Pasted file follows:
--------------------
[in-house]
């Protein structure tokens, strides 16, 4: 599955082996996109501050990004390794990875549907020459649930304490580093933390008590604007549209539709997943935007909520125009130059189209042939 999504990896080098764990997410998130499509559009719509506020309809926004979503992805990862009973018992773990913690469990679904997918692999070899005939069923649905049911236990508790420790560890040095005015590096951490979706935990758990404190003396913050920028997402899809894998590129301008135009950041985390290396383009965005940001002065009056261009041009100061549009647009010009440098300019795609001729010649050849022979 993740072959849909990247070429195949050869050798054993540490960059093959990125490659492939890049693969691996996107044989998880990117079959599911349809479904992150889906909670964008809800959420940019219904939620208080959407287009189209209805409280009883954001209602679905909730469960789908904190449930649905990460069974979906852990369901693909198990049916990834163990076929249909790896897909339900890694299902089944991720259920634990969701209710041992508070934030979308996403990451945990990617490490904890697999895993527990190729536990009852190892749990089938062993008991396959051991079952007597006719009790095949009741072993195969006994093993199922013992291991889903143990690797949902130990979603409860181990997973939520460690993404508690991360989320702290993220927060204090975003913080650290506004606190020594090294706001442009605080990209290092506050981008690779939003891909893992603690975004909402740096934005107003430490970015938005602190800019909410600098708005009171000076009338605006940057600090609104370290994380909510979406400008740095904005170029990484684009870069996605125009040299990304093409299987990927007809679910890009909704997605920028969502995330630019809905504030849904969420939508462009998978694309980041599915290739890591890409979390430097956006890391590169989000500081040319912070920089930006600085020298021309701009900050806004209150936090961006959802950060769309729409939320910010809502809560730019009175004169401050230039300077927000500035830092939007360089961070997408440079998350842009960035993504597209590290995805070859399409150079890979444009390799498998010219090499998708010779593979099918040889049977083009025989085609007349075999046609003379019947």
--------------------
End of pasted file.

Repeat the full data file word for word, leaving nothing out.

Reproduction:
[in-house]
């Protein structure tokens, strides 16, 4: 599955082996996109501050990004390794990875549907020459649930304490580093933390008590604007549209539709997943935007909520125009130059189209042939 999504990896080098764990997410998130499509559009719509506020309809926004979503992805990862009973018992773990913690469990679904997918692999070899005939069923649905049911236990508790420790560890040095005015590096951490979706935990758990404190003396913050920028997402899809894998590129301008135009950041985390290396383009965005940001002065009056261009041009100061549009647009010009440098300019795609001729010649050849022979 993740072959849909990247070429195949050869050798054993540490960059093959990125490659492939890049693969691996996107044989998880990117079959599911349809479904992150889906909670964008809800959420940019219904939620208080959407287009189209209805409280009883954001209602679905909730469960789908904190449930649905990460069974979906852990369901693909198990049916990834163990076929249909790896897909339900890694299902089944991720259920634990969701209710041992508070934030979308996403990451945990990617490490904890697999895993527990190729536990009852190892749990089938062993008991396959051991079952007597006719009790095949009741072993195969006994093993199922013992291991889903143990690797949902130990979603409860181990997973939520460690993404508690991360989320702290993220927060204090975003913080650290506004606190020594090294706001442009605080990209290092506050981008690779939003891909893992603690975004909402740096934005107003430490970015938005602190800019909410600098708005009171000076009338605006940057600090609104370290994380909510979406400008740095904005170029990484684009870069996605125009040299990304093409299987990927007809679910890009909704997605920028969502995330630019809905504030849904969420939508462009998978694309980041599915290739890591890409979390430097956006890391590169989000500081040319912070920089930006600085020298021309701009900050806004209150936090961006959802950060769309729409939320910010809502809560730019009175004169401050230039300077927000500035830092939007360089961070997408440079998350842009960035993504597209590290995805070859399409150079890979444009390799498998010219090499998708010779593979099918040889049977083009025989085609007349075999046609003379019947």